Wondering how to get a perfect MCAT score? Read on for information, tips, and frequently asked questions about achieving a perfect score on the MCAT.
The MCAT is notoriously challenging for many aspiring med school students. If you’re in pursuit of a career as a medical professional, you’ll know that getting into the med school of your dreams requires hard work; a perfect score on the MCAT doesn’t hurt.
The MCAT requires thorough knowledge and understanding of foundational principles in physics, biology, chemistry, and behavioral psychology. Students who take the MCAT are often advised to start studying at least three months before taking their test.
While most aspiring med school students aim to achieve a good score to meet admission standards, some might want to go above and beyond and aim for a perfect MCAT score – read on to learn more!
So, what is the highest MCAT score you can get? A perfect MCAT score is 528, while the lowest score you can get is 472. Your score is based on your number of correct answers. You won’t lose points for incorrect answers or unanswered questions; however, they won’t count toward your total score.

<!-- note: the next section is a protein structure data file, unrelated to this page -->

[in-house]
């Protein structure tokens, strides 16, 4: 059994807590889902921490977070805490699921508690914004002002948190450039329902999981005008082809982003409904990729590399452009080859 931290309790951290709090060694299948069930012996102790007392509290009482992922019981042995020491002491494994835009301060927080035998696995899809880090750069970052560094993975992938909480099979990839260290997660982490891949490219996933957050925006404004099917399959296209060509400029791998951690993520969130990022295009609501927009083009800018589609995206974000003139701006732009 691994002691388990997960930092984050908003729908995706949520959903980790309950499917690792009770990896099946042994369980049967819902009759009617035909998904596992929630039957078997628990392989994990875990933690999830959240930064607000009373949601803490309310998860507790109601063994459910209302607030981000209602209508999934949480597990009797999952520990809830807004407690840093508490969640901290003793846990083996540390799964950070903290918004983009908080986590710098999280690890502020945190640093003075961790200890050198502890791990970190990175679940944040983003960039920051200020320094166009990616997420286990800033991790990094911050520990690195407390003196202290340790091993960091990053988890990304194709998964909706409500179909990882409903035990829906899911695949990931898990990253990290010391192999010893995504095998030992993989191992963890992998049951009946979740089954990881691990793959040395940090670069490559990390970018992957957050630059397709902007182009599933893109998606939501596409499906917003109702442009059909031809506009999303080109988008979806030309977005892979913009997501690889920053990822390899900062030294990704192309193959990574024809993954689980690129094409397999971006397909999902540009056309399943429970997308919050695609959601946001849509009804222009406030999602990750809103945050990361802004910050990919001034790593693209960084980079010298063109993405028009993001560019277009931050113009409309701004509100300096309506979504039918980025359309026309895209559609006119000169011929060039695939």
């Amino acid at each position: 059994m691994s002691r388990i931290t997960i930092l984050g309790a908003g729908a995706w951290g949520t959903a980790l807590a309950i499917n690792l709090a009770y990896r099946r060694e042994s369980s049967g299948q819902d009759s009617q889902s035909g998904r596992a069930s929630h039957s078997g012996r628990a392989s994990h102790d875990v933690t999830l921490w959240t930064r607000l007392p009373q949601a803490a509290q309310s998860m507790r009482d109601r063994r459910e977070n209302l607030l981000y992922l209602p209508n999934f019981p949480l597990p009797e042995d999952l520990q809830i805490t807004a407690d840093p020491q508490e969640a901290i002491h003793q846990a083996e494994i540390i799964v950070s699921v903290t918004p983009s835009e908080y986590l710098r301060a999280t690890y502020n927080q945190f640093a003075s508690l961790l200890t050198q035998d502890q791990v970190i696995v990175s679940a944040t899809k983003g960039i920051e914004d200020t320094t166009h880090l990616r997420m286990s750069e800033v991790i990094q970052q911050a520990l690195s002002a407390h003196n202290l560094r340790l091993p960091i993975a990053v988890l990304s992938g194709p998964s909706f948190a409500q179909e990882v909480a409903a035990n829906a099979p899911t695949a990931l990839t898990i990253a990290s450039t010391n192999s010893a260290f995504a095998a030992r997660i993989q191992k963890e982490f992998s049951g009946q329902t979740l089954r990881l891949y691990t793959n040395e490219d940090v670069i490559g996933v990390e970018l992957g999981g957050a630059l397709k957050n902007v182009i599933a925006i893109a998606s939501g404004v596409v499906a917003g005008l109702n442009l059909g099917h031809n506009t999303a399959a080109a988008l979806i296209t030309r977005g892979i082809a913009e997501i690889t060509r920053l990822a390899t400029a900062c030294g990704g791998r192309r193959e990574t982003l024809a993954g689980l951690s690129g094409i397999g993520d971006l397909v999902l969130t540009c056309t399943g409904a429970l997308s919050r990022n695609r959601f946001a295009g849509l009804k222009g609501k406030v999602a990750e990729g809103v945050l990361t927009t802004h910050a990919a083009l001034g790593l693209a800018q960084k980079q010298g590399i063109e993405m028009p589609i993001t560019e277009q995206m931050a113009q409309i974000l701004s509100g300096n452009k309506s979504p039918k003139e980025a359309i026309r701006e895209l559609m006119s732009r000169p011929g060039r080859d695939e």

Your raw MCAT scores will be converted into scaled scores ranging from 118 to 132, 118 being the lowest score you can get in each section. Achieving a perfect MCAT score means you’ll have to score a perfect 132 in each section.
The first three sections contain 59 questions each, and the final section contains 53 questions. So, if you receive a raw score of 50 on one section, your score might be converted into a scaled section score of 129. Note that the conversions can vary annually since the MCAT’s content may change or differ slightly in terms of difficulty.
Students who took the MCAT scored an average of 501.5 on the test. However, matriculating students scored an average of 511.9 on the test. Regardless of which med school you’re hoping to attend, you’ll find that having a competitive MCAT score at or above this average would place you in good standing at many schools.